Chelsea right-back Malo Gusto, 20, has a card to play. He has impressed Deschamps at times this season with strong performances at club level and made his debut for France in October against Netherlands.

HOW FAR WILL THEY GO?

France are one of the favourites for the competition, along with England and then the rest. They have reached three of the last four finals of big tournaments (Euro 2016, World Cup 2018 and 2022), winning in 2018. They have the right mentality, incredible talent and squad depth — and of course the best player in the world at the moment in Mbappé. I expect them to go all the way. — Julien Laurens.


GERMANY
Fixtures: Scotland (June 14), Hungary (June 19), Switzerland (June 23)

KEY PLAYERS

Even though 34-year-old Toni Kroos has just returned to the national team after reversing his decision to retire from international football in 2021, it was abundantly clear during the most recent friendlies that the Real Madrid star will be the pivotal cog in Germany’s midfield. Everything related to ball possession will revolve around him. Hence, Kroos will probably need the support of a more defensive-minded midfield partner such as Bayer Leverkusen‘s Robert Andrich.

Whether Ilkay Gündogan will be such an important player in Germany’s attacking midfield remains to be seen. Head coach Julian Nagelsmann appreciates the Barcelona star’s talents, but Gündogan could become redundant with Kroos now back in the fold. Other difference makers are two top young prospects: Jamal Musiala and Florian Wirtz of Bayern and Leverkusen respectively.

WHO’S IN DANGER OF MISSING OUT

Nagelsmann didn’t select veterans Leon Goretzka (Bayern) and Mats Hummels (Borussia Dortmund) for the March friendly matches against France and Netherlands, stating afterwards that he didn’t intend to make many changes to the squad going into the tournament. It seems that the duo could miss Euro 2024, despite a series of impressive performances for their clubs during the second half of the season. Hummels, in particular, has done a stellar job holding Dortmund’s defence together in recent Champions League games in their surprise run to the semifinals.

UP-AND-COMING PLAYERS

The likes of Waldemar Anton and Deniz Undav have benefited from VfB Stuttgart‘s successful Bundesliga campaign, which will see them return to the Champions League next season. The two were recently selected for the national team for the first time and while they might not become starters during the tournament, they could be valuable as backups in central defence and at striker, respectively.

Another Stuttgart player who looks like he could be a starter is Maximilian Mittelstädt. The left-back has turned his career around following his move from Hertha Berlin last summer, benefiting from manager Sebastian Hoeness’ tactical nous. There is no other German left-back at Mittelstädt’s level at the moment.

HOW FAR WILL THEY GO?

The team are capable enough of winning Group A and advancing to the round of 16. But Germany’s chances of a successful campaign could rise as the tournament progresses, because they have shown they can perform against the stronger nations (such as France) but struggle with the more counter-attacking nations who sit behind the ball. If they can navigate beyond the round of 16 anything is possible, though an overall tournament win on home soil would still constitute a major surprise. — Constantin Eckner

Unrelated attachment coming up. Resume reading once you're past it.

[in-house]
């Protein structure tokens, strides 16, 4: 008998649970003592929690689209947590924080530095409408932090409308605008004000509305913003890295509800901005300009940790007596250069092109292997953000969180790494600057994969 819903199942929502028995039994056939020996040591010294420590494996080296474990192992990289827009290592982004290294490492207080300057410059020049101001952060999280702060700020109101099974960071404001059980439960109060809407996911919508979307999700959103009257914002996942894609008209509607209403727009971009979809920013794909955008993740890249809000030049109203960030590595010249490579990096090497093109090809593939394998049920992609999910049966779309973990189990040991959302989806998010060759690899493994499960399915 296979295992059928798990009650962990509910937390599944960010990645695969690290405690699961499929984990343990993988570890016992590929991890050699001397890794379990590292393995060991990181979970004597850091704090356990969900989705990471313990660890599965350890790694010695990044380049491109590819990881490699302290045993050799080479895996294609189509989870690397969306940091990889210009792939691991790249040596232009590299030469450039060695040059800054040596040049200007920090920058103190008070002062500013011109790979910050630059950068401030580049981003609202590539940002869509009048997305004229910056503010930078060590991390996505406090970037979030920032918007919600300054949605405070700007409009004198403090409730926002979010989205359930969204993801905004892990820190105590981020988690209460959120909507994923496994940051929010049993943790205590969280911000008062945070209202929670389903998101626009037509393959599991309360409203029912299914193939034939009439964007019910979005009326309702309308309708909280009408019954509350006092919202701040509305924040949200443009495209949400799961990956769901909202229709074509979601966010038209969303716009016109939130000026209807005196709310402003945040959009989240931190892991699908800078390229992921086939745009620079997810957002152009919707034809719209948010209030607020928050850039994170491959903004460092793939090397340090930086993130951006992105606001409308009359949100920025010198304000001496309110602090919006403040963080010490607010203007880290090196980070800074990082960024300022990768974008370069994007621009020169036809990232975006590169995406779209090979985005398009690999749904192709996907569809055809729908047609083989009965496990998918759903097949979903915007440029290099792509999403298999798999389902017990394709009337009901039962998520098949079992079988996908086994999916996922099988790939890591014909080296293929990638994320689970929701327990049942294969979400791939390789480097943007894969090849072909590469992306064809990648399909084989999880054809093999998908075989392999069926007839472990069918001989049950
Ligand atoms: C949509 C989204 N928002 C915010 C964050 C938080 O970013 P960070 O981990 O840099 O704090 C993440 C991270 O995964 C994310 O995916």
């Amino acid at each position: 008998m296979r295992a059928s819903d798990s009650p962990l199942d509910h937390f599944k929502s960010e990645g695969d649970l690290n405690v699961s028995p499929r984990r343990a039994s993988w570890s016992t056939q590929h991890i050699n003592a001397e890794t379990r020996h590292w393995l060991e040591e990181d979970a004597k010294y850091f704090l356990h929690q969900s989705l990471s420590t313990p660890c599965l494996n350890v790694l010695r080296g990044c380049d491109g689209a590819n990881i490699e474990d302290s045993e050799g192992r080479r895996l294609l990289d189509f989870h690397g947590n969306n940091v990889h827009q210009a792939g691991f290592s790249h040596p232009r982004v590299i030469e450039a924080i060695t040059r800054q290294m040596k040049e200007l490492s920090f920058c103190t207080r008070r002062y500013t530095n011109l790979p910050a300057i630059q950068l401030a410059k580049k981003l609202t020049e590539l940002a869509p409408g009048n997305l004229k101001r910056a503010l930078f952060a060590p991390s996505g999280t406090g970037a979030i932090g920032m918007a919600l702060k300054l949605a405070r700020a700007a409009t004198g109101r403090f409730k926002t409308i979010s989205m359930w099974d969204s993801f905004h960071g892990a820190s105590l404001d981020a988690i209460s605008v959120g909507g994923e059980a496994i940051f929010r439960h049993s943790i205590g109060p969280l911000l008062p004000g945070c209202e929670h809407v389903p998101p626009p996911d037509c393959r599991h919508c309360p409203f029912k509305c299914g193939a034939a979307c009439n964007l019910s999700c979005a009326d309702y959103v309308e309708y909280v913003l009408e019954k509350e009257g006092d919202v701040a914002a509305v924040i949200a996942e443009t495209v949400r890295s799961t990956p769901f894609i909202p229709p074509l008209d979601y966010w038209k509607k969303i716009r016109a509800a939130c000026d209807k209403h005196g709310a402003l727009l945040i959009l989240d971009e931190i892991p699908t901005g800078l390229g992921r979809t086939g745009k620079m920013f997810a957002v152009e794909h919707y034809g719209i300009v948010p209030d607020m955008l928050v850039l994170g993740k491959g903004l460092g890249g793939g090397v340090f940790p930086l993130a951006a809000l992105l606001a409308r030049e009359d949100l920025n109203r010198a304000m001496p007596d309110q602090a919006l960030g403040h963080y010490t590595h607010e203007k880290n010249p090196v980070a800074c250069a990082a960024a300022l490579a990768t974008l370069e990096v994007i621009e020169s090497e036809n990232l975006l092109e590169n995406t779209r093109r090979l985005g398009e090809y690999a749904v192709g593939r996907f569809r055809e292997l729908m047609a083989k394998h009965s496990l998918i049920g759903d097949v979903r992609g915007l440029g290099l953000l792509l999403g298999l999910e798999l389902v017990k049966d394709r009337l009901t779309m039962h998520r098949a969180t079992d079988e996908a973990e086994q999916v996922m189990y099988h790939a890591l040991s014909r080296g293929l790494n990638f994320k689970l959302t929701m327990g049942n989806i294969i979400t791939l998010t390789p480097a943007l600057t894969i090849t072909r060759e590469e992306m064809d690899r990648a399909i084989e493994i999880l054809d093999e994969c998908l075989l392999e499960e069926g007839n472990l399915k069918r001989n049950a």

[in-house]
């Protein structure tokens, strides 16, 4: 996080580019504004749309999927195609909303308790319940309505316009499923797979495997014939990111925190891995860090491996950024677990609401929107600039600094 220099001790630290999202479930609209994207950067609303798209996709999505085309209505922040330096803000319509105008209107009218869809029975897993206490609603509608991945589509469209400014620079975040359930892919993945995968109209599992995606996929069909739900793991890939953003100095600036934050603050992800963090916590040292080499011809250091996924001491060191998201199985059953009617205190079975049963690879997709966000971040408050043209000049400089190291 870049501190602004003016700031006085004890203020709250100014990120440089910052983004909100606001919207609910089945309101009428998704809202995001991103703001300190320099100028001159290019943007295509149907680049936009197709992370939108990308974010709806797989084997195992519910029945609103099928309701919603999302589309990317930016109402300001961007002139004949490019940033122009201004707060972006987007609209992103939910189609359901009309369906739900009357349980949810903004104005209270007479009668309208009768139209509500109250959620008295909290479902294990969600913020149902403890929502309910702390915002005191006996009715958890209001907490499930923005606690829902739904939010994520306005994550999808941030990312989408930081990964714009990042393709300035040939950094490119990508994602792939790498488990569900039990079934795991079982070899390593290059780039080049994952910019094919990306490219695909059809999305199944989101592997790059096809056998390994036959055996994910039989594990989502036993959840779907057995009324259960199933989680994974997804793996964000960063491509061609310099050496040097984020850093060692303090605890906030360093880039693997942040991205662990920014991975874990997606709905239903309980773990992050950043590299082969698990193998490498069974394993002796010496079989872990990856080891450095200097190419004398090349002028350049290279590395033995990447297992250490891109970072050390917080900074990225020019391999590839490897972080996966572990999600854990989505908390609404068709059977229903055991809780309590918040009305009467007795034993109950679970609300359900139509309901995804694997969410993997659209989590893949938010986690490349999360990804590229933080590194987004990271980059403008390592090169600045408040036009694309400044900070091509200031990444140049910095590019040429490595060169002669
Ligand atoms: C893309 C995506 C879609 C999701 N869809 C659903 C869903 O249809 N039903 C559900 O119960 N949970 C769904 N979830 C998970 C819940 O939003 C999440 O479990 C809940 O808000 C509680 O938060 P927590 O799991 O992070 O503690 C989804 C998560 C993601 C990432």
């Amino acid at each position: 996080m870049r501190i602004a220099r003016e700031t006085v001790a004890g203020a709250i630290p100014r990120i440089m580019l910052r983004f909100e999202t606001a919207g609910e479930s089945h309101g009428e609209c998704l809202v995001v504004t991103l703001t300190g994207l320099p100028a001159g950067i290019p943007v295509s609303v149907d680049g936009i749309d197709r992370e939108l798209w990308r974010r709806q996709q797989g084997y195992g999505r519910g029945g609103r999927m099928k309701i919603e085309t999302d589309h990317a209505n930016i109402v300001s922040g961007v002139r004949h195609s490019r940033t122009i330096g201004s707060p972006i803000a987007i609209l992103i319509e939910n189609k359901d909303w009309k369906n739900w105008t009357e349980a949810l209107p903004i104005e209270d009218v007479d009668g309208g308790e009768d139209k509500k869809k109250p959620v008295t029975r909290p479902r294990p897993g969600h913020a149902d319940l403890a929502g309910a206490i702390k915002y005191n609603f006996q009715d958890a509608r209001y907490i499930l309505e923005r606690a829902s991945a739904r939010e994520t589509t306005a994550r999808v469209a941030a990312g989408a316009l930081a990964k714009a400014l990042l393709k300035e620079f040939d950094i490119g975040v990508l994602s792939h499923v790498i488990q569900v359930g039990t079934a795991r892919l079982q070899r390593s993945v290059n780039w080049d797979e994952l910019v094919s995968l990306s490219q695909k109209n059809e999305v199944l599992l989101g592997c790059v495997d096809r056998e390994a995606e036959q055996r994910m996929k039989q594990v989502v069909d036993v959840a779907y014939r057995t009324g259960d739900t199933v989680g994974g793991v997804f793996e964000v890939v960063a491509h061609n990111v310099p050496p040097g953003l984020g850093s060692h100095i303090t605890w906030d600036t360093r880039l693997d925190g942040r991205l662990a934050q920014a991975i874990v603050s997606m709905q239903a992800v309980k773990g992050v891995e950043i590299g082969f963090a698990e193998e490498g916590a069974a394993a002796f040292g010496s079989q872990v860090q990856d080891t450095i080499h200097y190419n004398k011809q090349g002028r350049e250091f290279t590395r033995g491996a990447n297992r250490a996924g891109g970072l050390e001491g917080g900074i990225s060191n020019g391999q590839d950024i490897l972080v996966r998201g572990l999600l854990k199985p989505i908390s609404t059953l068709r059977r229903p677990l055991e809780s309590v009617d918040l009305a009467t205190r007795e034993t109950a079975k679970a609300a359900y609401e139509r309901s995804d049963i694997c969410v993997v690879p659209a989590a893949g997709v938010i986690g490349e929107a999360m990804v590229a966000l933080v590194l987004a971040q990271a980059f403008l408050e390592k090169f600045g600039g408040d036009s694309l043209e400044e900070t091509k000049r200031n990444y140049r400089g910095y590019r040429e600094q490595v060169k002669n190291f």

SPAIN
Fixtures: Croatia (June 15), Italy (June 20), Albania (June 24)

KEY PLAYERS

Spain’s standout player is Rodri. The Manchester City midfielder has been in imperious form for his club over a sustained period of time now and is arguably the only genuinely world-class player available to La Roja coach Luis de la Fuente.

There are several players with the potential to reach that level, though, and many eyes will be on exciting young forwards Lamine Yamal (Barcelona) and Nico Williams (Athletic Club) to deliver for Spain in the final third. Atletico Madrid’s Álvaro Morata is perhaps not as fashionable as Yamal and Williams, but he has been the regular striker under De la Fuente, often captaining the side, and has scored 34 goals for his country.

WHO’S IN DANGER OF MISSING OUT

Barcelona’s young duo Gavi and Alejandro Balde are both expected to miss out with injuries. Gavi, who tore his ACL playing for Spain last November, is perhaps the biggest loss as there are few midfielders with his tenacity and technique. And, when fit, he is a starter.

Another Barça midfielder, Pedri, is fighting to prove his form and fitness before the tournament. He has recently returned from another muscle injury and, if the 21-year-old doesn’t get any knocks before the end of the season, he should make the squad. However, he has work to do to win his place back in the starting XI.

Meanwhile, Ferran Torres (Barcelona), Gerard Moreno (Villarreal) and Ansu Fati (on loan at Brighton & Hove Albion), regulars in the squad at times in the past, are far from certainties to be in Germany.